Day spa in West Los Angeles?
March 17, 2017 9:57 PM   Subscribe

I offered my 70-something-year-old aunt a day's visit to a spa. Optimum outcome costs no more than a reasonable amount where she will get a break from dealing with her son's terminal cancer diagnosis. But I have no idea what a reasonable amount is - $100? $300? - or what a day spa actually includes.

Aunt said she'd ask friends for recommendations but I think it'd be simpler to gift her with something specific and let her use it - or not - as needed. Aunt has always been proud of being beautifully got together, with nails, hair, etc, done, and my idea is a day in which she gets as much of that as she wants plus a massage and a hot tub. But I do not know from day spas at all!
posted by goofyfoot to Health & Fitness (11 answers total)
 
Burke Williams in West Hollywood. Steam room (hot or cold), dry sauna, hot tubs. Tons of massage modalities, skincare, deluxe mani/pedi available. It's pretty great.

Use of the spa (steam rooms, sauna, hot tub) is unlimited for the day when you've booked any treatment (massage, skincare, mani/pedi, etc).
posted by erst at 9:59 PM on March 17


That shop closed. The one near Crescent Heights Blvd.? And their website isn't specific about what a flat amount includes for the remaining shops, including the one nearest her in Santa Monica.

Oh - your edit helped.
posted by goofyfoot at 10:05 PM on March 17


I'll second Burke Williams. The one in Santa Monica is great. And yes, you have full access to all of the facilities if you book a treatment. They have online booking so you should be able to see all of the prices on there. I can make fancier recommendations if you're looking for real high-end, but Burke Williams is very nice and I'd happily go there any time (indeed, I do).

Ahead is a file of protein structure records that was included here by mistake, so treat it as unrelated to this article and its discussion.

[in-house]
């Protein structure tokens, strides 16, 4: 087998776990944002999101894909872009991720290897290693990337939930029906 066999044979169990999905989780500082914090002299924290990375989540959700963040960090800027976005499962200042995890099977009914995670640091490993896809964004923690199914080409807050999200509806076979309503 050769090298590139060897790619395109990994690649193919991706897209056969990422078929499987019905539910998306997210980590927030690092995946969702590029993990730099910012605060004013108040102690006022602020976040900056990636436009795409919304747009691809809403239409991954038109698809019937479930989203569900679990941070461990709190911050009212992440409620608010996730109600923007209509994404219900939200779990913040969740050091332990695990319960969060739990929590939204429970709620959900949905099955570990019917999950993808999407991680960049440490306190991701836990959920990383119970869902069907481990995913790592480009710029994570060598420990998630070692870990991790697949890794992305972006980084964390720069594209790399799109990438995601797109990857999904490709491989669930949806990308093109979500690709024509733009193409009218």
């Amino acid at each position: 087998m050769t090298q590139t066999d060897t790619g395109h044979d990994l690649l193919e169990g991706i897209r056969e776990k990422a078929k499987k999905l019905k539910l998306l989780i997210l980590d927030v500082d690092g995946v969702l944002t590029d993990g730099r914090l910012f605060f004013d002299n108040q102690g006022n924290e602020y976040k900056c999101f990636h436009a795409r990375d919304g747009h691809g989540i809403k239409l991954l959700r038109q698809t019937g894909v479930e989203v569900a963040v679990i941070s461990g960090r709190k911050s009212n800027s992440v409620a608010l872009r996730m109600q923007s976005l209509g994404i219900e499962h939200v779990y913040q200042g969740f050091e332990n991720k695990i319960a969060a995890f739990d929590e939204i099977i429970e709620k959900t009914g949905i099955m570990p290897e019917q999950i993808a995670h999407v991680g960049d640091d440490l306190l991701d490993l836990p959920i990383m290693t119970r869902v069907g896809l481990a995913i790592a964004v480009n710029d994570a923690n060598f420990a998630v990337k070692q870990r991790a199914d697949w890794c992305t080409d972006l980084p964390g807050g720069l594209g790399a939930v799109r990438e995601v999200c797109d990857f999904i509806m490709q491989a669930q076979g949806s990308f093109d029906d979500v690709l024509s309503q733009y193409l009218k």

posted by primethyme at 10:08 PM on March 17 [1 favorite]


Some general, non-specific to LA thoughts on day spas and gifting:

You will want to have a pretty good idea of what you're buying beforehand in order to know how much to pay. Sitting in the hot tub is often included free with another treatment, but everything else at a day spa is charged on a per-service basis (tips are expected and not included in the listed prices). She'll need advanced reservations for the specific services -- not before you pay, necessarily, but before your Aunt shows up.

Almost all day spas will offer some kind of (slightly discounted) package of treatments, or you can put together your own package from the list. They are sometimes called "packages" and sometimes called something incredibly vague and stupid like "journeys" or "experiences" on websites. Knowing that might make them easier to find.

There are basically three ways you can pay for this for your Aunt:

1. By pre-arranging the services -- time and type -- she is to receive and providing payment (usually by credit card) directly to the spa. Ask if you can pre-pay the tips, as well. 15-20% is normal. You'd obviously want to work with your Aunt on this to get the right services and time and place in advance.
2. By buying a gift-card to a particular spa. Look at their price list, figure out what the kinds of things you want to pay for cost, and give her a gift card. Then she can figure out exactly what she wants and supplement the gift card or not as her budget allows.
Some spas offer both $-value and pre-paid service options for gifts cards, as well -- which is better depends on how well you know what your Aunt wants. If you know she'd like X, Y and Z, you can pay for exactly that, and not have to worry about whether your gift card for $### is exactly the right amount or if she is going to end up paying extra or a few dollars will be left on the card or whatever.